Saturday, January 31, 2015



The mentor is arguably the most important figure in the story. Without him, the hero cannot learn what he needs to know to win the battle, save the universe or rescue the damsel. Obi-wan, Mr. Miyagi, or John Keating from the movie Dead Poets Society, each of these characters casts their shadow over the world they were a part of. Even the Kurt Dussander, former nazi from the Stephen King story, Apt Pupil is what the main character needs to fulfill his role in the story. Teachers are the most important job in society and they have a special place in literature. 

And so it is for Suma, the wizard assigned by an race known as the Ancients to guide David through his quest and act as his teacher. And like all people he has a past and secrets he has to hide. Suma is uniquely qualified to understand and help his student in his quest. He knows Draga as no one else alive can, he is his brother. It is this association and special knowledge that makes him so important to David's quest and although he knows he has to do this, he knows that he is being asked to help destroy his own brother. He still loves the brother he had, he cannot save the being his brother has become.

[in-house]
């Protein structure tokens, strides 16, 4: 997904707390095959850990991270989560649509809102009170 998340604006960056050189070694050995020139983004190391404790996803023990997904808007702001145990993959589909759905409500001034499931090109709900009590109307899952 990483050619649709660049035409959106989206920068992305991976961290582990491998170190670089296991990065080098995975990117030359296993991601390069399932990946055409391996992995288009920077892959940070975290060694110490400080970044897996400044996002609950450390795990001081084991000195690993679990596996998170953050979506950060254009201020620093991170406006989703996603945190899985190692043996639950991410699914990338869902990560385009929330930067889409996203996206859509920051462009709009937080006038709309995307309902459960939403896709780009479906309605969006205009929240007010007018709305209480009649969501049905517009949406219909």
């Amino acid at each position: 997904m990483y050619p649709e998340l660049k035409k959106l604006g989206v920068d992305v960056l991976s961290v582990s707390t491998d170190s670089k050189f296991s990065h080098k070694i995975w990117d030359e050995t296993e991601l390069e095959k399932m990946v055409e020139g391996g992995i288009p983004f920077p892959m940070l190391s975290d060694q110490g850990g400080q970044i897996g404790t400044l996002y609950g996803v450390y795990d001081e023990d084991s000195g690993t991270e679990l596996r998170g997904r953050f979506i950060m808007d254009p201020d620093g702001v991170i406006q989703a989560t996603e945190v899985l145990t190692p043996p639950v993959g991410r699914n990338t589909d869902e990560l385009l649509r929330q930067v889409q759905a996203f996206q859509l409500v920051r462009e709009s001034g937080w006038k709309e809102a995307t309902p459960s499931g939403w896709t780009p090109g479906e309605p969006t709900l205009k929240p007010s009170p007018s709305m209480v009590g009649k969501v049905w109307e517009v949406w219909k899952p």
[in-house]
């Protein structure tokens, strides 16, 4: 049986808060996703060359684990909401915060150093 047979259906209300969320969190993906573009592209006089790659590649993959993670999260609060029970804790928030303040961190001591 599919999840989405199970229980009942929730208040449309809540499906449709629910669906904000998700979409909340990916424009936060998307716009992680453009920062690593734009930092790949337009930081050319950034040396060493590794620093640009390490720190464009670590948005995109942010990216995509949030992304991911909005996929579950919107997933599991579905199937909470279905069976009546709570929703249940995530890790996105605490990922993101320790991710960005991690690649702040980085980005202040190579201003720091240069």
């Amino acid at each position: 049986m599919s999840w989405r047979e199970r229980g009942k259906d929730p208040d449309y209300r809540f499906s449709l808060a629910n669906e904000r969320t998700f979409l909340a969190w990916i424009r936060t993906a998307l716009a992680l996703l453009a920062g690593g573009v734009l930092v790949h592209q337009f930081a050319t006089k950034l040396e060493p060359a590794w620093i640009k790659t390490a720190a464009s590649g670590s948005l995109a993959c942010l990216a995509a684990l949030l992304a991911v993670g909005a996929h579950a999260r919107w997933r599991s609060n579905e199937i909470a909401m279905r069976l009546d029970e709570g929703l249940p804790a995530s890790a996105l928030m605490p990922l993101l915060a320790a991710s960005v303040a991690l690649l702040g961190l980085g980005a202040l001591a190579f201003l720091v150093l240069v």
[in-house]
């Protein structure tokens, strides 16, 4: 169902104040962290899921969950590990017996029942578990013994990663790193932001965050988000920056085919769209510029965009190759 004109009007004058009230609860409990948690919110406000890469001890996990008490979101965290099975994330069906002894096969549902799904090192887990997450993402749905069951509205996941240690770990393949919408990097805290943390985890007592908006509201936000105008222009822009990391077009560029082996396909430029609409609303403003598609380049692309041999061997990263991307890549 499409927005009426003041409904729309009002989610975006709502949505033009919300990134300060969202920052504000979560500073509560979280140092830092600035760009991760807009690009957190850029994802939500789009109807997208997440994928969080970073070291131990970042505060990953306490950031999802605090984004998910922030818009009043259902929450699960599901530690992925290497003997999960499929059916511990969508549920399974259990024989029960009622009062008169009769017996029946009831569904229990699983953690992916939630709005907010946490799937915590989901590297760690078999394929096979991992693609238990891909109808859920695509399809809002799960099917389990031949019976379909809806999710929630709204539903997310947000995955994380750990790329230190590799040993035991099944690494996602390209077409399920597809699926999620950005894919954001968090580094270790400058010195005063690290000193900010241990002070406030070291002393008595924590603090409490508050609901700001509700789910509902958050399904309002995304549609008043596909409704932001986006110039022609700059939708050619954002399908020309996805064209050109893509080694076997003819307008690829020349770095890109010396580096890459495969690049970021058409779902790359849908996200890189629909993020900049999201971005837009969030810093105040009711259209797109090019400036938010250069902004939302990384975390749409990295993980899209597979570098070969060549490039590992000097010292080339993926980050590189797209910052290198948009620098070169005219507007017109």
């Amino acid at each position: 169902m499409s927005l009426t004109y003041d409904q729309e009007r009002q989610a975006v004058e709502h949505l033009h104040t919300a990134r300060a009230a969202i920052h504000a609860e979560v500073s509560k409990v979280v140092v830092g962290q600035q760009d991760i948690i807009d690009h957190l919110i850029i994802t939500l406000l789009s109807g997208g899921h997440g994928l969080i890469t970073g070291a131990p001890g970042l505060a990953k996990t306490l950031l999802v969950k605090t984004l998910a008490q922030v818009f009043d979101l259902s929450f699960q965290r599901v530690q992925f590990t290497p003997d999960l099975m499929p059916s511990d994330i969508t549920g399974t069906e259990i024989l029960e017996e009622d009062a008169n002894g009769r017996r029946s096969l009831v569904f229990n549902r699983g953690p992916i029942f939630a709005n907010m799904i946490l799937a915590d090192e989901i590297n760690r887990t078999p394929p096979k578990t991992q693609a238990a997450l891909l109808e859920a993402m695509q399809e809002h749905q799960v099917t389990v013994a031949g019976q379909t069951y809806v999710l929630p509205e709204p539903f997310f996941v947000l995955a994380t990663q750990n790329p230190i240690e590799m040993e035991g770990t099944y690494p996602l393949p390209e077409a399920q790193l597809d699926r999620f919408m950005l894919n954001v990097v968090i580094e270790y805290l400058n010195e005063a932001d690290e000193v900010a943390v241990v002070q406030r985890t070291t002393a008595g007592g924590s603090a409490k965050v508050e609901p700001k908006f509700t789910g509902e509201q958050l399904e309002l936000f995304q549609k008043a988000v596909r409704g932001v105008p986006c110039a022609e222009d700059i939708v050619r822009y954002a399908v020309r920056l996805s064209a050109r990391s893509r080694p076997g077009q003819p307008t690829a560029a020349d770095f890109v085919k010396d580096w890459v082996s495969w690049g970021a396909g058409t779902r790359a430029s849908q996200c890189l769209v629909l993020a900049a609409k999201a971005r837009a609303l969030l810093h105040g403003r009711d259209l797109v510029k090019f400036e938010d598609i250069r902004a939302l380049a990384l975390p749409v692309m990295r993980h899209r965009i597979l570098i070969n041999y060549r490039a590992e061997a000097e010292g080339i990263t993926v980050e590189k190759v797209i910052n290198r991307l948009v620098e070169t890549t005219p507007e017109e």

I had many good a teachers in my life and a drew from them as well as those I'd seen in books and movies. I used my experience in the martial arts, both as a student and as an instructor to give Suma's teachings a slightly Asian touch. Ultimately, the students no longer needs the mentor and so the mentor moves on, sometimes tragically, and other times to teach others. Yoda dies, and as Nanny McPhee puts it, "There is something you should understand about the way I work. When you need me but do not want me, then I must stay. When you want me but no longer need me, then I have to go. It's rather sad, really, but there it is."

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